The play is in our day and age considered on of the great Greek tragedies but that was not the case for the Athenian Audience as they did not react in a positive manner towards the play; it was awarded last prize at the Dionysia Festival. The distaste towards the play mainly stems from the extensive changes Euripides made to the conventions of Greek Theatre in the play as well as including an indecisive chorus, the clear criticism of Athenian society and by showing public disrespect towards the
Athenian society consisted of citizens; foreigners, also called metics, and slaves. The division into these groups presupposed the different levels of personal freedom and civil rights. For instance, only Athenian citizens were allowed to vote, serve as officials and own land. Among other restrictions, metics had to pay an additional tax and were not allowed to apply to any state bodies without the mediation of citizens. The slaves were in a possession of their owner; however, the law limited owner’s power.
Greece was divided into individual city-states that each had their own form of government. Most notable, however, was the democracy of Athens and the oligarchy of Sparta. The driving force behind all of Greek life and politics was this concept of arete. While arete differed between Athens and Sparta, this lust for excellence became the driving force behind their democracy and oligarchy. The geography of Greece did not allow for a strictly central government, and so, the Greeks adapted.
Another reason Athens had better cultural achievements was because Doc A states, “The Athenian leader Cleisthenes introduced a system of political reforms that he called demokratia, or rule by the people.” In fact, this government is still going on today and is in many countries including the best America. This government gives power to the people instead of just 1 to 3 rulers. The last reason why Athens was undoubtedly better than Sparta culturally was when doc C says, Rising 500 feet above sea level, the Acropolis in Athens showcases some of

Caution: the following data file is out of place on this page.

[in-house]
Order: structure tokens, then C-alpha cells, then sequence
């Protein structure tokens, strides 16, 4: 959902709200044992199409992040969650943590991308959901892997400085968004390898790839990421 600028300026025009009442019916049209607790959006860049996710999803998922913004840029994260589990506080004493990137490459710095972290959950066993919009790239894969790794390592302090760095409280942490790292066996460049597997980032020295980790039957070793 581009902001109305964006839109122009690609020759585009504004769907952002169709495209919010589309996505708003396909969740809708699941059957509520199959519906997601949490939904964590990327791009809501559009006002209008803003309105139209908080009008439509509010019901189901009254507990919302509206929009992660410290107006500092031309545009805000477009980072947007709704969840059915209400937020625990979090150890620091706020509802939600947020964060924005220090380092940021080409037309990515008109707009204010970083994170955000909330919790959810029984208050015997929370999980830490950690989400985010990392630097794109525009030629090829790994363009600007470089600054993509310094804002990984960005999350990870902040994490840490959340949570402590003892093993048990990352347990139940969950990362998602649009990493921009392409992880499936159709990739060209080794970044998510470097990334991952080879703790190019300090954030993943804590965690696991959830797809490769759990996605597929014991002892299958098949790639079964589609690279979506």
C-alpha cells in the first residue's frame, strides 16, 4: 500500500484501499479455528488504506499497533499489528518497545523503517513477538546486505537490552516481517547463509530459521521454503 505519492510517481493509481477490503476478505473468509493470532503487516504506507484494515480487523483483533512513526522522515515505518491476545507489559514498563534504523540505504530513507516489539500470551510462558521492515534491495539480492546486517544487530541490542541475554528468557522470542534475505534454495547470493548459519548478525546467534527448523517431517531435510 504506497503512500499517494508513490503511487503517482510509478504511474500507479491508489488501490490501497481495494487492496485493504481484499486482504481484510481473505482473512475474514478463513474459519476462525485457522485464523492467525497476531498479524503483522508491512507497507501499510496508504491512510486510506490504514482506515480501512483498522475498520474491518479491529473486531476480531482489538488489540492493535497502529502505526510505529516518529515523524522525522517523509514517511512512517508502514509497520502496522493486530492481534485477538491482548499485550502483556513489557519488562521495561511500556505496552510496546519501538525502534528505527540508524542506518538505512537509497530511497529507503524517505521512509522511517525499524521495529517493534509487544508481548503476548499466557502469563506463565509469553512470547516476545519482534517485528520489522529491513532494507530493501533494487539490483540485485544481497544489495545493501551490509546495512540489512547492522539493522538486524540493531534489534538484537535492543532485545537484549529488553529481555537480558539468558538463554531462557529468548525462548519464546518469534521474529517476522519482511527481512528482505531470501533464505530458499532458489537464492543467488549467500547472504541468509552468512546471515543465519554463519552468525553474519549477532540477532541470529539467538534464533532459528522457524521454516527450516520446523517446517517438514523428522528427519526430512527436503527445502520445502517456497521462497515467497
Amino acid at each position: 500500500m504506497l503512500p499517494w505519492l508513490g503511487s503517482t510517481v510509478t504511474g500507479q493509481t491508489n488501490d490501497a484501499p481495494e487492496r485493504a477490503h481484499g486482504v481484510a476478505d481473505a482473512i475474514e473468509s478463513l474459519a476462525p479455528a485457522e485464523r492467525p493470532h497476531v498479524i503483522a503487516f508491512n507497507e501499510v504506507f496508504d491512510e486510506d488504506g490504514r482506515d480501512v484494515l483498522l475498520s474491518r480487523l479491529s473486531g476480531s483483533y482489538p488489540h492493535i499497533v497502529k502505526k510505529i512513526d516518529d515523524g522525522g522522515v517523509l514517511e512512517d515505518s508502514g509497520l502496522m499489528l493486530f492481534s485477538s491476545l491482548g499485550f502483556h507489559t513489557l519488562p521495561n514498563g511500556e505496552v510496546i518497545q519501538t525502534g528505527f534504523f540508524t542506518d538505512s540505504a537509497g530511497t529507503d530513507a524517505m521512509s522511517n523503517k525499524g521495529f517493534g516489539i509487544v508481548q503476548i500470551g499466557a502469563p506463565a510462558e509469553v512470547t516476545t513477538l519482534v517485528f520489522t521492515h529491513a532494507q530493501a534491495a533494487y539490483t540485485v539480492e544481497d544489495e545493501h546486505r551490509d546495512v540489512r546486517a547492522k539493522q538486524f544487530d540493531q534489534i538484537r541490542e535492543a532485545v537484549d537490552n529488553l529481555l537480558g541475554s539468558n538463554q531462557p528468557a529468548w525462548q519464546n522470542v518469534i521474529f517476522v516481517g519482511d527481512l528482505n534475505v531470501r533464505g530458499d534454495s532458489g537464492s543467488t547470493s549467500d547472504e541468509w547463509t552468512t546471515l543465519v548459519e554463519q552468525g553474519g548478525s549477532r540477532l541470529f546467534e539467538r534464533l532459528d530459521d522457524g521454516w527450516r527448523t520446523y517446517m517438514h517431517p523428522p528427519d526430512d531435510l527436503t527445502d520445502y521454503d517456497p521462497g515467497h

Athens established the Delian League with their “allies” in order to “fight against the Persians” but this alliance was just a pawn in the Athenian chess game. After the Persian War, Athens established an Empire within the Delian League. On the other hand, Sparta were conservative. Sparta established the Peloponnesian League, which was not converted into an empire. Another assumption about Sparta and Athens was that they were natural born enemies.
In ancient Greek society, the tragedy was both a deeply spiritual and deeply emotional art form that was integral to daily life. Perhaps one of the best examples of the genre of Aristotelian tragedy is Sophocles’ Oedipus the King. The work is distinguished by the deep emotion and thought it elicits from the reader. This is partly due to Sophocles’ portrayal of Oedipus as the ultimate tragic hero. Oedipus is characterized by both his pride and his honorable character.
He killed four men by himself and outsmarted a Sphinx, and became the great king of the city he rescued from her claws. Being the king, when they begged him for help, even though it involved solving a murder that was many years old, he spared no effort trying to outsmart this problem too. It is this investigation into the murder of the previous king that reveals just how blind he has been. All of the irony that is dripping off the lines of this play makes it powerful to its audience. Irony impact’s Sophocles’s Oedipus the King by developing characterization, exposing a theme, and appealing to an archetype.
Therefore with Athenian, their government was chosen through election whereas with the Sparta the government was made up of few individuals with the inclusion of the kings. The kings who ruled Sparta will be there until they die whereas with the Athens, official were elected annually. The Sparta system of government can be described as very exclusive as it was open only to those who had the highest social standing in the Sparta society. On the hand, the Athenian system could be termed democracy due to the fact that it involved good number of
Ancient Greek society was ahead of its time politically speaking. Indeed they initiated the concept of democracy. Of course, this democracy did not include everyone in Greece; male citizens dominated society and had full legal status. They were divided in three classes depending on wealth. Females on the other